A mix of funk, R&B rhythms, and the amplification and electronic effects of rock music
In the Silent Way
Bitches Brew
Jazz in the 20th Century
Addiction
In the early 1950s, Davis became addicted to heroin. While he was still able to record, it was a difficult period for the musician and his performances were haphazard.
Davis overcame his addiction in 1954

A Career of Excellence
His performance of "'Round Midnight" at the Newport Jazz Festival earned him a recording contract with Columbia Records.
Once he signed he formed a permanent bad with memebers John Coltrane, Paul Chambers and Red Garland.
Through the Years
Davis recorded several albums with his sextet during the 1950s, including Porgy and Bess and Kind of Blue,
His final album of the decade, released in 1959. Now considered one of the best jazz albums ever recorded, Kind of Blue is credited as the largest-selling jazz album of all time, selling more than 2 million copies.

60's-70's
The album Bitches Brew set the stage for the Jazz fusion movement
Soon became a best selling album
First Jazz artist to be featured in RollingStone Magazine
In 1975 Davis slips back into his addiciton and take a five year hiatus
In 1979 he met Cicely Tyson who he later married in 1981.
Davis Reinvented
Davis reinvented himself in 1986 with the release of Tutu. Incorporating synthesizers, drum loops and samples
He later won a grammy award for this album
Won another grammy in 1989
The Last Song
Honoring his body of work, in 1990, Miles Davis received a Lifetime Achievement Grammy Award.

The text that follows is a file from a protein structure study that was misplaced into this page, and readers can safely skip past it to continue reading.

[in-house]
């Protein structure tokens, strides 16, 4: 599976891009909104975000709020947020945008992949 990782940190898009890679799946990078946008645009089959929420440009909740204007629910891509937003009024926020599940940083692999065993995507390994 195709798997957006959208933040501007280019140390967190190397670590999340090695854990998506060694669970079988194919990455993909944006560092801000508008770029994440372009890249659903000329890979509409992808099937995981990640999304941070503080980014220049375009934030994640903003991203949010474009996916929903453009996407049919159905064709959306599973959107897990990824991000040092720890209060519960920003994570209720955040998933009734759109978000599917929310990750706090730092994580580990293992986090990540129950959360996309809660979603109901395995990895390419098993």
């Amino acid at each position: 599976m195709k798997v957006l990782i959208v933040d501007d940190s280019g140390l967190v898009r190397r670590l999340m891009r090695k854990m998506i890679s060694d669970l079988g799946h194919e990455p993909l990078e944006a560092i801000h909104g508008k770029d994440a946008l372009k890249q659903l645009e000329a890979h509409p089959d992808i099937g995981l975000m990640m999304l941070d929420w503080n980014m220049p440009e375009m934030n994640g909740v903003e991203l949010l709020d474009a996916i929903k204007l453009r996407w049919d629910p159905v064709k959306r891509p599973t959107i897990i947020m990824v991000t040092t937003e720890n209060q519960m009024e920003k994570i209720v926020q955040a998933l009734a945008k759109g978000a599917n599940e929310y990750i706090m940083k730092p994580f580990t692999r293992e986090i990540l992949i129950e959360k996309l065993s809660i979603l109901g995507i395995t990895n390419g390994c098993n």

Later that same year, on September 21, 1991, Davis succumbed to pneumonia and respiratory failure, dying at the age of 65
Santana
Fusion of rock and Latin American music
Band members had background in jazz
Wanted more jazzy elements in his music
Inspired by Miles Davis during his Jazz phase
"Umi Says" by Mos Def
"Burn" by Miles Davis and Carlos Santana
Other Jazz Artists in the Century
-Joe “King” Oliver (1881-1938)
-Bandleader, cornet player, composer
-one of the most popular jazz bands of early 20’s.
-Use of mutes.
-New Orleans style jazz
-Mentor to Louie Armstrong

Louis Armstrong (1901-1971)
-Originally a trumpet player
-read music by age 20
Armstrong was a staple of jazz music.
-shifted collective improv to solo performance.
-injected his own personality into his music.
-1922 he joins “King” Oliver’s Creole Band.
-1924 Fletcher Henderson Orchestra. Influential music.
- Racially Divided America, music mattered more
Duke Ellington
(1899-1974)
-composer, pianist and bandleader
-referred as ‘American Music”
-Led his band for 50 years
-gained national attention through performances at the Cotton Club
-Enjoyed collaborating
-Use of orchestra and big bands.
-Composed parts for certain artists
-over 1000 compositions
“king of swing”
-popular group in America
-Showcase jazz coming to prominence
-racially integrated groups
-civil rights advocate

Benny Goodman (1909-1986) -
Bebop Artists
-1939 "Body and Soul" by Coleman Hawkins
-Danceable music moves to difficult fast tempos and improvisation based on harmony and melody.
-Artists include Charlie Parker, Dizzy Gillespie, Bud Powell
-consists of saxophone, trumpet, bass, drums, and piano

Dixieland Revival
40’s and 50’s record companies reissued jazz classics
Old artists, Eddie Condon, went back to original styles
new artists, Lu Watters band, Turk Murphy clung to the trend.

Herbie Hancock (1940- )
Miles Davis's Second Great Quintet.
-melodic in its use of synthisizers
-found great success among pop audiences
redifined role of jazz rhythm section.
Primary architect of the post bop sound
Won 2008 Grammy for album of the year